There is certainly no shortage of evidence that college debt is burdening students nationally, and particularly in Michigan. Consider:
- Student loan debt in Michigan grew 57 percent from 2006 to 2012, according to the Michigan Higher Education Institutional Data Inventory.
- The average debt of 2012 graduates from public and private four-year institutions was $28,840 in Michigan, making it one of the top-10 states for high student loan debt, according to the Institute for College Access & Success, based in Oakland, Calif.
- In 2012-13, the state of Michigan spent less money on higher education - investing $3,962 per pupil in public colleges and universities compared to a national average of $6,646 per pupil, a report from the College Board shows.
- Since the Great Recession, state government support for colleges and universities in Michigan was cut by 28 percent while college costs increased.
Michael Boulus, executive director of the Presidents Council, State Universities of Michigan, which represents the state’s 15 public universities, said that if public colleges and universities get an expected increase of 6 percent next year, then tuition increases can be held to 3.2 percent or less.
“We’re on an unsustainable path. We can’t continue increasing tuition by 5, 10 percent,” he said. Michigan’s fundamental problem is that the state is ranked 36th in the number of people with a four-year degree or higher, he said. “If we don’t change that, we’re going to be one of the poorest states in the country. End of story.”
In Community Conversations, some participants said they want state government to stop cutting funding for colleges and universities. Their suggestions for addressing college affordability include reprioritizing public spending - as well as students taking more personal responsibility regarding financing their education, said Amber DeLind, outreach director at The Center for Michigan.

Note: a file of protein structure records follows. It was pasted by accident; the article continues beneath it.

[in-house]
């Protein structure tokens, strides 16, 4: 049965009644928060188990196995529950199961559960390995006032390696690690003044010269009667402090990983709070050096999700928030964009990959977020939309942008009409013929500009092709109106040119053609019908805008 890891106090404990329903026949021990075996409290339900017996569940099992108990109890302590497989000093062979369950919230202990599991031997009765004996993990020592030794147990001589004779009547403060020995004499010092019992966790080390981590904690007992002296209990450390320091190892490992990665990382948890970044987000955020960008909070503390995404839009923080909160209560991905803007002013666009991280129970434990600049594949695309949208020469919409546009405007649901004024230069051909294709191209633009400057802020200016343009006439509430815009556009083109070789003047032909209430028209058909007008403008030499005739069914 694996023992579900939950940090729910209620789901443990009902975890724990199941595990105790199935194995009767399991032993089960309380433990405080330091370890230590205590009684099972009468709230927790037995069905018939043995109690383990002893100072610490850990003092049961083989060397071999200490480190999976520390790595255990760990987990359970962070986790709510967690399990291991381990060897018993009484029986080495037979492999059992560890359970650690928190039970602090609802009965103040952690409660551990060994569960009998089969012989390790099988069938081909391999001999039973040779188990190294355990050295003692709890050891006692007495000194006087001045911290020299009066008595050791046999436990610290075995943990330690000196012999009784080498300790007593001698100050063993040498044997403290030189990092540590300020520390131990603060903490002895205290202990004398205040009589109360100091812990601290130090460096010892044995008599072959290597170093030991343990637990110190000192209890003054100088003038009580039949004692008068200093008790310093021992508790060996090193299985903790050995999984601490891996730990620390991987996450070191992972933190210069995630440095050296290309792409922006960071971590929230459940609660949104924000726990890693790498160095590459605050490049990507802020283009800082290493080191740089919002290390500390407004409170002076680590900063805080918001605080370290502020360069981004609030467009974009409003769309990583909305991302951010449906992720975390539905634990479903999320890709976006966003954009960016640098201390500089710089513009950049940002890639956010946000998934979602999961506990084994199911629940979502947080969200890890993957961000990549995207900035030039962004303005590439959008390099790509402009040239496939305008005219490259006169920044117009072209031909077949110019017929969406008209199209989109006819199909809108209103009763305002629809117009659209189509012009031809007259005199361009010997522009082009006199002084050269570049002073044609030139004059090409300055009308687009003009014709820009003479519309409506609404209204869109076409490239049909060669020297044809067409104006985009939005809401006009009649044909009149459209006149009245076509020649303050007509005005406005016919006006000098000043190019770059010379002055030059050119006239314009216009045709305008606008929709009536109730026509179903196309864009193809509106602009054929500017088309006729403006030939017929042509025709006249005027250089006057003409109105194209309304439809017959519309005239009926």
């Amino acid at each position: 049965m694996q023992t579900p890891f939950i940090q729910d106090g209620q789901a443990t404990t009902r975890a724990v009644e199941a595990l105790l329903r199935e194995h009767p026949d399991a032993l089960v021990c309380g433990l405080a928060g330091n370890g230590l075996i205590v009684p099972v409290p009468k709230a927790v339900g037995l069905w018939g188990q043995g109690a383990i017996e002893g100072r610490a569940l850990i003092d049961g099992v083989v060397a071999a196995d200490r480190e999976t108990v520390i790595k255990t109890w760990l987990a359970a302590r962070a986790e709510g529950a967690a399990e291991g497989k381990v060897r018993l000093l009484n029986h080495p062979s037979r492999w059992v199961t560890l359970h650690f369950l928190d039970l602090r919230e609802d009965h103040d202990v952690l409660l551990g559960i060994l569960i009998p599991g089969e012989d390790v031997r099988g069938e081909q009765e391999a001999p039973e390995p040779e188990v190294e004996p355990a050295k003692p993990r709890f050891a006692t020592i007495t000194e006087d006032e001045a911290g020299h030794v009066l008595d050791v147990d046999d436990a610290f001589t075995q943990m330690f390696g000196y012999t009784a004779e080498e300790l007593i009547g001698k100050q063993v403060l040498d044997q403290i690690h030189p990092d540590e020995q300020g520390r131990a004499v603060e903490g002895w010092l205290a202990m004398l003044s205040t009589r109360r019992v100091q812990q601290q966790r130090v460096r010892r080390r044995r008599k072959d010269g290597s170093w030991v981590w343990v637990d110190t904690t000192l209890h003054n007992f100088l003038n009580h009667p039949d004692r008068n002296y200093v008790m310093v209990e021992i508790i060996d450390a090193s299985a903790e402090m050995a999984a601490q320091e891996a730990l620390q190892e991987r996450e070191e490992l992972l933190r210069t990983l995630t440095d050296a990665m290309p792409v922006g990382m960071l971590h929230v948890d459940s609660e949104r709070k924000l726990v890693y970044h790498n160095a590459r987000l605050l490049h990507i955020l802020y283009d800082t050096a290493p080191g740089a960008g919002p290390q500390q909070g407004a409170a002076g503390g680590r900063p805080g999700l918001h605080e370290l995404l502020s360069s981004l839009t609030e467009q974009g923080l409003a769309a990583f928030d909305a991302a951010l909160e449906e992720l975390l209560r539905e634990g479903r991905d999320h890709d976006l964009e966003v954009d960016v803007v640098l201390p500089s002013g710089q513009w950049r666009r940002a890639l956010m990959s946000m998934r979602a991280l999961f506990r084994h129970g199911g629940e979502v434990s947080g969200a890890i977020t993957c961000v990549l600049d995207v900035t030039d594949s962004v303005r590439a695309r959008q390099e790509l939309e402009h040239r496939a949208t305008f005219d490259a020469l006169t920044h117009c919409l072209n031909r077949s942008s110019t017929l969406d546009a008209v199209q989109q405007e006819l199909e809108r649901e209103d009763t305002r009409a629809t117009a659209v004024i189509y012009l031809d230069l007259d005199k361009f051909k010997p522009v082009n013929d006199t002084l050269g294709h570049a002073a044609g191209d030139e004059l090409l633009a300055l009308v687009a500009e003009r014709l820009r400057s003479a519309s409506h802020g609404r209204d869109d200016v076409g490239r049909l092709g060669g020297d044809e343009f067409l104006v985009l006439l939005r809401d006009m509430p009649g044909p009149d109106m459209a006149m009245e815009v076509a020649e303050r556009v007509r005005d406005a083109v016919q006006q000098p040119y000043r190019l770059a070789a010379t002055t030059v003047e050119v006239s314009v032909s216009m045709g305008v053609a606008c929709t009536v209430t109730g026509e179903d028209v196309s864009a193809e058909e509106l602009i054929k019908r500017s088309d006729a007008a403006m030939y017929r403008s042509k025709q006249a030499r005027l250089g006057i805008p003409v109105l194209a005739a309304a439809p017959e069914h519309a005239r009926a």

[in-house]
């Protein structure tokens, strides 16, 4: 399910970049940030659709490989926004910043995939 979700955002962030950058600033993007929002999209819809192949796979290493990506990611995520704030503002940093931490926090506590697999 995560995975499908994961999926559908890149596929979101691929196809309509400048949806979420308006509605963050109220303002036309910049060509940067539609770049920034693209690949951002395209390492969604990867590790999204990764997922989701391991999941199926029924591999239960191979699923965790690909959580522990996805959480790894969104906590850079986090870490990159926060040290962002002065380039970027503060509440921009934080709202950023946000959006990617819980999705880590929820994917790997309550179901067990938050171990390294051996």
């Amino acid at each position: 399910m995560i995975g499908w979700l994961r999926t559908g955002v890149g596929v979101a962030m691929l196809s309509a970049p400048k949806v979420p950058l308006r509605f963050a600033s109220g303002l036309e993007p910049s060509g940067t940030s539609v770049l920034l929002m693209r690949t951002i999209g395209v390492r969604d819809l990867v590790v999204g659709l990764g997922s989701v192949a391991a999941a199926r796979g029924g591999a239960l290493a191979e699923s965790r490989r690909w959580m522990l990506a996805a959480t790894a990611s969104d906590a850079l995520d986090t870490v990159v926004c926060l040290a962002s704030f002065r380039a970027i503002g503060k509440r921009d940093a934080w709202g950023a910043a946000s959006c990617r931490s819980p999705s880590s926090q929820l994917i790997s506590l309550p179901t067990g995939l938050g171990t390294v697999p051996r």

Many said they see opportunities for young Michiganders in vocational and technical fields, and believe students, their families, and K-12 schools must recognize that not every child’s path will be a two- or four-year college or university degree, DeLind said.
Invest more in K-12
When given a choice In conversations and in polls, residents indicated that spending more on K-12 schools is a higher priority than increased spending on college and universities, government, health/social services, local government revenue sharing, natural resources/environment, public safety, transportation/roads. When asked what would be their first priority for increasing spending, 46 percent of conversation participants said K-12 education, and 39 percent of poll respondents agreed.
Conversely, when asked to choose an area where the state should decrease funding, the fewest numbers of respondents suggested K-12 schools: only 1 percent of community conversation participants suggested decreasing spending on schools and 3 percent of poll respondents agreed.
The statewide school funding law, known as Proposal A, passed in 1994, implemented a state education tax to finance k-12 schools. The law does not allow local taxpayers to tax themselves to raise additional money for general operations in their schools.
David Arsen, an economist and professor of education at Michigan State University, said the poll results suggest that property taxpayers in Michigan would likely give schools more money for general operations in local millage votes, if they could.
“It goes against the idea that it’s just the education establishment that’s clamoring for more” education spending, Arsen said. “If it was left to local voters, there would be much higher spending on education.”